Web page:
Shaw’s agave is a large, slow-growing, perennial succulent with one or more basal rosettes. A rosette grows from a short stem; over time, additional rosettes may be cloned off (produced vegetatively) from the rootstock. Some plants exist as a single rosette but clones of 100 or more have been reported; such clones constitute a single individua.l A rosette is approximately spherical and three or more feet high (1 m). Leaves are thick and fleshy, oval to ovate in shape, usually concave upwards. They are medium to pale green and each is armed with strong, curved dark spines along the margins and a large, often reddish, terminal spine. The leaf surface may bear the imprint of the spined margins, formed when the leaf was furled. This varies from plant to plant and may depend upon the water content of the leaf.
A rosette grows slowly for years until enough energy has been stored to support a bloom. Each rosette may produce a single flower stalk, six to twelve feet high (2-4 m) which, in turn produces ten or more side branches, each of which supports a tight cluster of many (35-75+) large, upright flowers. Buds are red-tinged; open flowers are yellow often red-tinged with age. At the base of each cluster a large, succulent, reddish bract curves around the lateral stem.
A flower is bisexual with indistinguishable sepals and petals (together called tepals); these are united into a funnel that flares into six unequal lobes. There are six yellow stamens exserted from a flower throat. Anthers, 1-1½ inches long (2-3½ cm), are attached near their centers to thick yellow filaments, and pivot back and forth on the filaments under the weight of large insects. The single yellow pistil has an inferior ovary and a small three-lobed stigma atop a long style. The flower stalk is produced in summer; flowers usually open between January and March.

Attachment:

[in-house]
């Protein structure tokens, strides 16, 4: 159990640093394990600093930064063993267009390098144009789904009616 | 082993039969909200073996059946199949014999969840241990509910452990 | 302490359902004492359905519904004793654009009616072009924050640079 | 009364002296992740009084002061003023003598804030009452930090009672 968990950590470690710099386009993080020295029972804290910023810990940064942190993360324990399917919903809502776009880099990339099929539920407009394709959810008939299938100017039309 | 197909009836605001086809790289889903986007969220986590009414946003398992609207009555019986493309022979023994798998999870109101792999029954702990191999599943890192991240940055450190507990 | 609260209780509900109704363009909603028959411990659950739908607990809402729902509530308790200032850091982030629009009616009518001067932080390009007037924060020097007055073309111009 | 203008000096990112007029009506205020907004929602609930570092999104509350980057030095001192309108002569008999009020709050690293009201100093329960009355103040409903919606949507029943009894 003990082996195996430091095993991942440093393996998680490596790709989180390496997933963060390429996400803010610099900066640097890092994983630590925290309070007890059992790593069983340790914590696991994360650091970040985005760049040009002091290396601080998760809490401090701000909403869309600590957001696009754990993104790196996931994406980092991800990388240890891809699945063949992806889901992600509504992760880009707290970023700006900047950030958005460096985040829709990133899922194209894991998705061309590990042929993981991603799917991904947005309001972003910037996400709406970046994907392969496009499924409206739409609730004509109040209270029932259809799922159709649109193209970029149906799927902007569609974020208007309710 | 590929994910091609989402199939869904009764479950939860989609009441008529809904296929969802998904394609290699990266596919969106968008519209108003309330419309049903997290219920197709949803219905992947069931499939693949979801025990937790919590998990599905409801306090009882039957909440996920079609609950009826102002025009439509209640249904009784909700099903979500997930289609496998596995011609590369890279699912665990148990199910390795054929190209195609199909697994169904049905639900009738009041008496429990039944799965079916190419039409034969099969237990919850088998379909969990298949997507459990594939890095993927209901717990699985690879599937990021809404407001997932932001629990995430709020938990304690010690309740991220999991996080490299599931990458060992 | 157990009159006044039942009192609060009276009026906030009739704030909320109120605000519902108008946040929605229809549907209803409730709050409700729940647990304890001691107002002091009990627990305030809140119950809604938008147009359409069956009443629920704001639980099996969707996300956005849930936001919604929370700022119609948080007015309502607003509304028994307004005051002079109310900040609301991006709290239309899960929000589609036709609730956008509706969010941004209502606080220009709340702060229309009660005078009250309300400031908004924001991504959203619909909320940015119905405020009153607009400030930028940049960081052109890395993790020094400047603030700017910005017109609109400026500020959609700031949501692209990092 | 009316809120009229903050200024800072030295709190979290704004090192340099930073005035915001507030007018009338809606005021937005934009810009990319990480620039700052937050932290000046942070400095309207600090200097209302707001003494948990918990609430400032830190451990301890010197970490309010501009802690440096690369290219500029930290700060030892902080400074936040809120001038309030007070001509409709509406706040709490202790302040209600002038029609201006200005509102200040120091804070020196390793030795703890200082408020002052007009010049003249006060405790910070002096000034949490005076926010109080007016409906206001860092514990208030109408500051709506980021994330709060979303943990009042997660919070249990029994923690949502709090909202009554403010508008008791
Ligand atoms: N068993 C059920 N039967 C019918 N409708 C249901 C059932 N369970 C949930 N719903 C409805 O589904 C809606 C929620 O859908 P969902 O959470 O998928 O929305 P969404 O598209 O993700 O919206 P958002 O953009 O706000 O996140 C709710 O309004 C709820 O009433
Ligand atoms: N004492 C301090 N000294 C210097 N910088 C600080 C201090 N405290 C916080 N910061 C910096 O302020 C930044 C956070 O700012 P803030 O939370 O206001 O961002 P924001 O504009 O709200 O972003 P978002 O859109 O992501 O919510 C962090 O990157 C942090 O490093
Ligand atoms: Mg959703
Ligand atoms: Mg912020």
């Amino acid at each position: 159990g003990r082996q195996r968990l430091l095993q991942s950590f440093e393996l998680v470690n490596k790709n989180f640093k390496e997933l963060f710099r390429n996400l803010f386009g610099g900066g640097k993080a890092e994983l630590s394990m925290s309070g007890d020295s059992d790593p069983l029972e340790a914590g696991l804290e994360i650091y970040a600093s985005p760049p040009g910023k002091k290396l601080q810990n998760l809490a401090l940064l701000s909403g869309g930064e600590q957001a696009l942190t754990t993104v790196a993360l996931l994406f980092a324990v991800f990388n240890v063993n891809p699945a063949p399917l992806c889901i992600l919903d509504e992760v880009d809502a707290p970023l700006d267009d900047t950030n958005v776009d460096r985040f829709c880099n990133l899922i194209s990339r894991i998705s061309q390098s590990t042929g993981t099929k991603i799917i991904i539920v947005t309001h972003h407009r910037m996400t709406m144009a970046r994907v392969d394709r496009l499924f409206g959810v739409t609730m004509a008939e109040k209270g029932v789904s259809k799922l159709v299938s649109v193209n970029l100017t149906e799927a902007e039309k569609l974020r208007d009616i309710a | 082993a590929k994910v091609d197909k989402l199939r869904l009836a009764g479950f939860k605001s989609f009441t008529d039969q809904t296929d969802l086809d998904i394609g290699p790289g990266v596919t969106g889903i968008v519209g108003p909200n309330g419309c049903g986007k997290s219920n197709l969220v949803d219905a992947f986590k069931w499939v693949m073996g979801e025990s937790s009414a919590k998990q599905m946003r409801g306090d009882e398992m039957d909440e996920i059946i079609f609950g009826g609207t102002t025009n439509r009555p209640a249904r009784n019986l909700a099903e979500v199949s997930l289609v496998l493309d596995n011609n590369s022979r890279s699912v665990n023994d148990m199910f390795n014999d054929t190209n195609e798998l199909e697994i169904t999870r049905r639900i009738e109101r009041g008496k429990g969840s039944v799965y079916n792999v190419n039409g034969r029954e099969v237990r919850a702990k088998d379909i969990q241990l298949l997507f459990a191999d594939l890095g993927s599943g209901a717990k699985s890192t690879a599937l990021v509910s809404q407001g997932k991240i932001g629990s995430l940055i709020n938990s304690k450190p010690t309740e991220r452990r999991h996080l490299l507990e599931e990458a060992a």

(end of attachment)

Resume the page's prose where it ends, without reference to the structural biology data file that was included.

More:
The fruit is an obovoid to oblong capsule, 2½ to three inches long (5½-7 cm), with an apical beak. There are three chambers with numerous flat, black seeds. Seeds are initially retained in the split capsule, and are gradually shaken out in the breeze. After fruiting, the parent rosette dies, leaving any clonal rosettes to bloom in future years.
The plant in front of the Nature Center at San Elijo Ecological Reserve, bloomed in 2020-21. In addition to the usual tall stalk of flowers from the largest rosette, several adjacent but smaller rosettes also produced much shorter stalks with a few clusters of flowers. I have not seen these abbreviated flowers described in the literature.